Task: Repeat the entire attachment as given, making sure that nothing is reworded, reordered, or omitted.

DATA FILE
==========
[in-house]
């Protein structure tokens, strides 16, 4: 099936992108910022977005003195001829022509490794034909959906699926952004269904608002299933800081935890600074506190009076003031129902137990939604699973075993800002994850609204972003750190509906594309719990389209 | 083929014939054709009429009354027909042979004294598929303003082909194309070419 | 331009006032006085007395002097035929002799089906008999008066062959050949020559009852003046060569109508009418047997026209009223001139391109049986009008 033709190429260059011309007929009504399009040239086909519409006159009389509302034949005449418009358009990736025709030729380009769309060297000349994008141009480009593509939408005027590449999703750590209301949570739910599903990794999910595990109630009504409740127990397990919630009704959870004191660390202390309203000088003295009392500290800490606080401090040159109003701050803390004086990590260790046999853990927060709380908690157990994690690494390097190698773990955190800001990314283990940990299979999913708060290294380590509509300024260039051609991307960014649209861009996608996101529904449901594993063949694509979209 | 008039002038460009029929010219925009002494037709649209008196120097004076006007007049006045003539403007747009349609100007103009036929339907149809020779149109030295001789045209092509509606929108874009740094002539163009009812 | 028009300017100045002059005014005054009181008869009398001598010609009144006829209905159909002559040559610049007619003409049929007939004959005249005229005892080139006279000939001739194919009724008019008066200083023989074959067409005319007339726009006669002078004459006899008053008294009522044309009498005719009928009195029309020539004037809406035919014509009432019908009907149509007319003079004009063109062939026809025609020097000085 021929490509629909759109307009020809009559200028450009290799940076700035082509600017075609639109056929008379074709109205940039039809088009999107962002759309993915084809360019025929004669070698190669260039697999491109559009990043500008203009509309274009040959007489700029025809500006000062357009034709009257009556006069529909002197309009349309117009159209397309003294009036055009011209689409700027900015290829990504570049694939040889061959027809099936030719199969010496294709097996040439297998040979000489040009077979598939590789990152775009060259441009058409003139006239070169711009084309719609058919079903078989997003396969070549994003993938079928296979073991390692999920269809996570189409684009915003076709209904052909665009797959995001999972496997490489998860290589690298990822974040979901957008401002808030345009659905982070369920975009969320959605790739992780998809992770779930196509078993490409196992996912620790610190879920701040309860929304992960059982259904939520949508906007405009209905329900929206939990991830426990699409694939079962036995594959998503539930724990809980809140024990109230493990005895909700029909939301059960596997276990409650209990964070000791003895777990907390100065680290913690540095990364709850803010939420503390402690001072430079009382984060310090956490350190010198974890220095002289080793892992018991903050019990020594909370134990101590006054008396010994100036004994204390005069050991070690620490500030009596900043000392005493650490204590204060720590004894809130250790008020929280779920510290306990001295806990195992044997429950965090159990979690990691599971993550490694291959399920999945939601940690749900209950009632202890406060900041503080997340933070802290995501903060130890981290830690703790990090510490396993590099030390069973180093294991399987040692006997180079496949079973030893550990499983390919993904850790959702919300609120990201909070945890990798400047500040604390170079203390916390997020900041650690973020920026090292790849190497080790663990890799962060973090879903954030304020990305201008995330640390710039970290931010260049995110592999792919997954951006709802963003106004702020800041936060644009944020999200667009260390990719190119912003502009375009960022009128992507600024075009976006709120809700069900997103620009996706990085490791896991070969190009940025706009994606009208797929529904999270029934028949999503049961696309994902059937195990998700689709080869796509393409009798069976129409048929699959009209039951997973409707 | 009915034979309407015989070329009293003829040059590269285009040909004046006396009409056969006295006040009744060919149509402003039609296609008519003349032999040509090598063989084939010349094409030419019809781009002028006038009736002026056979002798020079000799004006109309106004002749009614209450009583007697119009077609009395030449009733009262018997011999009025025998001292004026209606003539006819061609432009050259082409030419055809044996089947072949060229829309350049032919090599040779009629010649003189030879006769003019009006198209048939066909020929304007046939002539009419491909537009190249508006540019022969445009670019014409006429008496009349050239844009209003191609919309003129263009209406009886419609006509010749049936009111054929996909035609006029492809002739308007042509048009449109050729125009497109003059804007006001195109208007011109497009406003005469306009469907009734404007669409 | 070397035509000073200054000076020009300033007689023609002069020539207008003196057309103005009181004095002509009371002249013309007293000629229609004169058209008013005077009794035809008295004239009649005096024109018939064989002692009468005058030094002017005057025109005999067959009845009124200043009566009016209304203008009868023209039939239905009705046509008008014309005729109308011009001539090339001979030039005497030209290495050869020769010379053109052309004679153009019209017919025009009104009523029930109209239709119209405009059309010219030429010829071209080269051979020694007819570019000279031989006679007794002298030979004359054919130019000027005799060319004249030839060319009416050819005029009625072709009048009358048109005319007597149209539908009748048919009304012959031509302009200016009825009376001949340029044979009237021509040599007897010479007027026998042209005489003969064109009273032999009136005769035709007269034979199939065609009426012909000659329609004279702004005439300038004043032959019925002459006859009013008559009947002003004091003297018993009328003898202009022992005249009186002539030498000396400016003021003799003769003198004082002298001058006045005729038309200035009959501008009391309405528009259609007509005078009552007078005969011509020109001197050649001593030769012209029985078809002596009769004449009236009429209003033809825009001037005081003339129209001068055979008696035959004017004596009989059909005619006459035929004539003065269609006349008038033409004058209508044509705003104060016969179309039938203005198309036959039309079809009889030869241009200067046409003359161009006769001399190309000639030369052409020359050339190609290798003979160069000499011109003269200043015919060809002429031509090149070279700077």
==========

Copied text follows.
[in-house]
């Protein structure tokens, strides 16, 4: 099936992108910022977005003195001829022509490794034909959906699926952004269904608002299933800081935890600074506190009076003031129902137990939604699973075993800002994850609204972003750190509906594309719990389209 | 083929014939054709009429009354027909042979004294598929303003082909194309070419 | 331009006032006085007395002097035929002799089906008999008066062959050949020559009852003046060569109508009418047997026209009223001139391109049986009008 033709190429260059011309007929009504399009040239086909519409006159009389509302034949005449418009358009990736025709030729380009769309060297000349994008141009480009593509939408005027590449999703750590209301949570739910599903990794999910595990109630009504409740127990397990919630009704959870004191660390202390309203000088003295009392500290800490606080401090040159109003701050803390004086990590260790046999853990927060709380908690157990994690690494390097190698773990955190800001990314283990940990299979999913708060290294380590509509300024260039051609991307960014649209861009996608996101529904449901594993063949694509979209 | 008039002038460009029929010219925009002494037709649209008196120097004076006007007049006045003539403007747009349609100007103009036929339907149809020779149109030295001789045209092509509606929108874009740094002539163009009812 | 028009300017100045002059005014005054009181008869009398001598010609009144006829209905159909002559040559610049007619003409049929007939004959005249005229005892080139006279000939001739194919009724008019008066200083023989074959067409005319007339726009006669002078004459006899008053008294009522044309009498005719009928009195029309020539004037809406035919014509009432019908009907149509007319003079004009063109062939026809025609020097000085 021929490509629909759109307009020809009559200028450009290799940076700035082509600017075609639109056929008379074709109205940039039809088009999107962002759309993915084809360019025929004669070698190669260039697999491109559009990043500008203009509309274009040959007489700029025809500006000062357009034709009257009556006069529909002197309009349309117009159209397309003294009036055009011209689409700027900015290829990504570049694939040889061959027809099936030719199969010496294709097996040439297998040979000489040009077979598939590789990152775009060259441009058409003139006239070169711009084309719609058919079903078989997003396969070549994003993938079928296979073991390692999920269809996570189409684009915003076709209904052909665009797959995001999972496997490489998860290589690298990822974040979901957008401002808030345009659905982070369920975009969320959605790739992780998809992770779930196509078993490409196992996912620790610190879920701040309860929304992960059982259904939520949508906007405009209905329900929206939990991830426990699409694939079962036995594959998503539930724990809980809140024990109230493990005895909700029909939301059960596997276990409650209990964070000791003895777990907390100065680290913690540095990364709850803010939420503390402690001072430079009382984060310090956490350190010198974890220095002289080793892992018991903050019990020594909370134990101590006054008396010994100036004994204390005069050991070690620490500030009596900043000392005493650490204590204060720590004894809130250790008020929280779920510290306990001295806990195992044997429950965090159990979690990691599971993550490694291959399920999945939601940690749900209950009632202890406060900041503080997340933070802290995501903060130890981290830690703790990090510490396993590099030390069973180093294991399987040692006997180079496949079973030893550990499983390919993904850790959702919300609120990201909070945890990798400047500040604390170079203390916390997020900041650690973020920026090292790849190497080790663990890799962060973090879903954030304020990305201008995330640390710039970290931010260049995110592999792919997954951006709802963003106004702020800041936060644009944020999200667009260390990719190119912003502009375009960022009128992507600024075009976006709120809700069900997103620009996706990085490791896991070969190009940025706009994606009208797929529904999270029934028949999503049961696309994902059937195990998700689709080869796509393409009798069976129409048929699959009209039951997973409707 | 009915034979309407015989070329009293003829040059590269285009040909004046006396009409056969006295006040009744060919149509402003039609296609008519003349032999040509090598063989084939010349094409030419019809781009002028006038009736002026056979002798020079000799004006109309106004002749009614209450009583007697119009077609009395030449009733009262018997011999009025025998001292004026209606003539006819061609432009050259082409030419055809044996089947072949060229829309350049032919090599040779009629010649003189030879006769003019009006198209048939066909020929304007046939002539009419491909537009190249508006540019022969445009670019014409006429008496009349050239844009209003191609919309003129263009209406009886419609006509010749049936009111054929996909035609006029492809002739308007042509048009449109050729125009497109003059804007006001195109208007011109497009406003005469306009469907009734404007669409 | 070397035509000073200054000076020009300033007689023609002069020539207008003196057309103005009181004095002509009371002249013309007293000629229609004169058209008013005077009794035809008295004239009649005096024109018939064989002692009468005058030094002017005057025109005999067959009845009124200043009566009016209304203008009868023209039939239905009705046509008008014309005729109308011009001539090339001979030039005497030209290495050869020769010379053109052309004679153009019209017919025009009104009523029930109209239709119209405009059309010219030429010829071209080269051979020694007819570019000279031989006679007794002298030979004359054919130019000027005799060319004249030839060319009416050819005029009625072709009048009358048109005319007597149209539908009748048919009304012959031509302009200016009825009376001949340029044979009237021509040599007897010479007027026998042209005489003969064109009273032999009136005769035709007269034979199939065609009426012909000659329609004279702004005439300038004043032959019925002459006859009013008559009947002003004091003297018993009328003898202009022992005249009186002539030498000396400016003021003799003769003198004082002298001058006045005729038309200035009959501008009391309405528009259609007509005078009552007078005969011509020109001197050649001593030769012209029985078809002596009769004449009236009429209003033809825009001037005081003339129209001068055979008696035959004017004596009989059909005619006459035929004539003065269609006349008038033409004058209508044509705003104060016969179309039938203005198309036959039309079809009889030869241009200067046409003359161009006769001399190309000639030369052409020359050339190609290798003979160069000499011109003269200043015919060809002429031509090149070279700077």